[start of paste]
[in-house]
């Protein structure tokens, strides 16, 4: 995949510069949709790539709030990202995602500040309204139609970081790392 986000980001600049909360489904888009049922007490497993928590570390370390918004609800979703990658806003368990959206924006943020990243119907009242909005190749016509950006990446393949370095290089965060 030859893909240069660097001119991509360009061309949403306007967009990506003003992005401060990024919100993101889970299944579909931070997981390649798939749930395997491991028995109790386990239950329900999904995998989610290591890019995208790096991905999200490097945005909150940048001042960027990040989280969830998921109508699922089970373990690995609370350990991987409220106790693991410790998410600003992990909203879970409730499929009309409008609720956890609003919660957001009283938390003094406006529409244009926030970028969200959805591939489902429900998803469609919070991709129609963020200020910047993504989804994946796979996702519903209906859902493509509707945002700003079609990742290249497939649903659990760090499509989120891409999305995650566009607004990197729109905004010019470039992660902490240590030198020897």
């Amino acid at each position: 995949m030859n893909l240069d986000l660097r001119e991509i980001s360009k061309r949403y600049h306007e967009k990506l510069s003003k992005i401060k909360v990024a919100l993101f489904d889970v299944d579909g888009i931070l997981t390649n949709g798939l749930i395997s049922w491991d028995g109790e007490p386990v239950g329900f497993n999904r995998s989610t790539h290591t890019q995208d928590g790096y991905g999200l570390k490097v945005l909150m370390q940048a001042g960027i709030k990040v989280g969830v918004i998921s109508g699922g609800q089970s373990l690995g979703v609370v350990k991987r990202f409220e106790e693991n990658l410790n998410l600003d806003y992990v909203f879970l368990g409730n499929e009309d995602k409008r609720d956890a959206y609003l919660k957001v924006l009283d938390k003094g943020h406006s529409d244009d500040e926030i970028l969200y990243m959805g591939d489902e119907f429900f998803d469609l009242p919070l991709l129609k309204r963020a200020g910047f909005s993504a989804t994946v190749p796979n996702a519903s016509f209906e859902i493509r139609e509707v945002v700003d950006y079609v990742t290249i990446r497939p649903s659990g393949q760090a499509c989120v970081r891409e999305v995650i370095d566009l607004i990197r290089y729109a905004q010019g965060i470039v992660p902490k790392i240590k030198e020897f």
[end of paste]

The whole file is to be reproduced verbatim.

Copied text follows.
[in-house]
């Protein structure tokens, strides 16, 4: 995949510069949709790539709030990202995602500040309204139609970081790392 986000980001600049909360489904888009049922007490497993928590570390370390918004609800979703990658806003368990959206924006943020990243119907009242909005190749016509950006990446393949370095290089965060 030859893909240069660097001119991509360009061309949403306007967009990506003003992005401060990024919100993101889970299944579909931070997981390649798939749930395997491991028995109790386990239950329900999904995998989610290591890019995208790096991905999200490097945005909150940048001042960027990040989280969830998921109508699922089970373990690995609370350990991987409220106790693991410790998410600003992990909203879970409730499929009309409008609720956890609003919660957001009283938390003094406006529409244009926030970028969200959805591939489902429900998803469609919070991709129609963020200020910047993504989804994946796979996702519903209906859902493509509707945002700003079609990742290249497939649903659990760090499509989120891409999305995650566009607004990197729109905004010019470039992660902490240590030198020897």
């Amino acid at each position: 995949m030859n893909l240069d986000l660097r001119e991509i980001s360009k061309r949403y600049h306007e967009k990506l510069s003003k992005i401060k909360v990024a919100l993101f489904d889970v299944d579909g888009i931070l997981t390649n949709g798939l749930i395997s049922w491991d028995g109790e007490p386990v239950g329900f497993n999904r995998s989610t790539h290591t890019q995208d928590g790096y991905g999200l570390k490097v945005l909150m370390q940048a001042g960027i709030k990040v989280g969830v918004i998921s109508g699922g609800q089970s373990l690995g979703v609370v350990k991987r990202f409220e106790e693991n990658l410790n998410l600003d806003y992990v909203f879970l368990g409730n499929e009309d995602k409008r609720d956890a959206y609003l919660k957001v924006l009283d938390k003094g943020h406006s529409d244009d500040e926030i970028l969200y990243m959805g591939d489902e119907f429900f998803d469609l009242p919070l991709l129609k309204r963020a200020g910047f909005s993504a989804t994946v190749p796979n996702a519903s016509f209906e859902i493509r139609e509707v945002v700003d950006y079609v990742t290249i990446r497939p649903s659990g393949q760090a499509c989120v970081r891409e999305v995650i370095d566009l607004i990197r290089y729109a905004q010019g965060i470039v992660p902490k790392i240590k030198e020897f």